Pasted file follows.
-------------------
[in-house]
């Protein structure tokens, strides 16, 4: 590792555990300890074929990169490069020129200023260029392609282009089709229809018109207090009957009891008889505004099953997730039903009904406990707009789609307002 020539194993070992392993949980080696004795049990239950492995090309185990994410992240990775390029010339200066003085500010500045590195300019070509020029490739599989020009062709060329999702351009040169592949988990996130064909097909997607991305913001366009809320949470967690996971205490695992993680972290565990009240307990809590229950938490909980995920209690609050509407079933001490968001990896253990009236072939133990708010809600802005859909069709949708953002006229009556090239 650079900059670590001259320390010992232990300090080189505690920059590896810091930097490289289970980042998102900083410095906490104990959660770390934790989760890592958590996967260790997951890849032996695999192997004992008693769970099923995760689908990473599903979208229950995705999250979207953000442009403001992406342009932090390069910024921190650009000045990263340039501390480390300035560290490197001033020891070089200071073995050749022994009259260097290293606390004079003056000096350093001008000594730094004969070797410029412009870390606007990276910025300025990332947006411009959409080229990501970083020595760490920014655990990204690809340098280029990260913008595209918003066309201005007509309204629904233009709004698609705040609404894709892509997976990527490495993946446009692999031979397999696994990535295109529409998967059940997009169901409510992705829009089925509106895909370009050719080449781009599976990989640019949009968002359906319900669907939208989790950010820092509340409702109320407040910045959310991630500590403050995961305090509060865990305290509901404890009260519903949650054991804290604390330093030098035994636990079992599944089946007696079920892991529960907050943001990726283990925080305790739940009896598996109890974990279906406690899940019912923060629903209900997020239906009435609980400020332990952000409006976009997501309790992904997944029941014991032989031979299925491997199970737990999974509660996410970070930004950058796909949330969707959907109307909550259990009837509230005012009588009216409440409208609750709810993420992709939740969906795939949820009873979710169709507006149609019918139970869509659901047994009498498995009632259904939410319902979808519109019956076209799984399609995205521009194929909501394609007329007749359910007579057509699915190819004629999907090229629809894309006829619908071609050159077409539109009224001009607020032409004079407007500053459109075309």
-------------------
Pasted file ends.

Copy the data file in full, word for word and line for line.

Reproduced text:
[in-house]
């Protein structure tokens, strides 16, 4: 590792555990300890074929990169490069020129200023260029392609282009089709229809018109207090009957009891008889505004099953997730039903009904406990707009789609307002 020539194993070992392993949980080696004795049990239950492995090309185990994410992240990775390029010339200066003085500010500045590195300019070509020029490739599989020009062709060329999702351009040169592949988990996130064909097909997607991305913001366009809320949470967690996971205490695992993680972290565990009240307990809590229950938490909980995920209690609050509407079933001490968001990896253990009236072939133990708010809600802005859909069709949708953002006229009556090239 650079900059670590001259320390010992232990300090080189505690920059590896810091930097490289289970980042998102900083410095906490104990959660770390934790989760890592958590996967260790997951890849032996695999192997004992008693769970099923995760689908990473599903979208229950995705999250979207953000442009403001992406342009932090390069910024921190650009000045990263340039501390480390300035560290490197001033020891070089200071073995050749022994009259260097290293606390004079003056000096350093001008000594730094004969070797410029412009870390606007990276910025300025990332947006411009959409080229990501970083020595760490920014655990990204690809340098280029990260913008595209918003066309201005007509309204629904233009709004698609705040609404894709892509997976990527490495993946446009692999031979397999696994990535295109529409998967059940997009169901409510992705829009089925509106895909370009050719080449781009599976990989640019949009968002359906319900669907939208989790950010820092509340409702109320407040910045959310991630500590403050995961305090509060865990305290509901404890009260519903949650054991804290604390330093030098035994636990079992599944089946007696079920892991529960907050943001990726283990925080305790739940009896598996109890974990279906406690899940019912923060629903209900997020239906009435609980400020332990952000409006976009997501309790992904997944029941014991032989031979299925491997199970737990999974509660996410970070930004950058796909949330969707959907109307909550259990009837509230005012009588009216409440409208609750709810993420992709939740969906795939949820009873979710169709507006149609019918139970869509659901047994009498498995009632259904939410319902979808519109019956076209799984399609995205521009194929909501394609007329007749359910007579057509699915190819004629999907090229629809894309006829619908071609050159077409539109009224001009607020032409004079407007500053459109075309």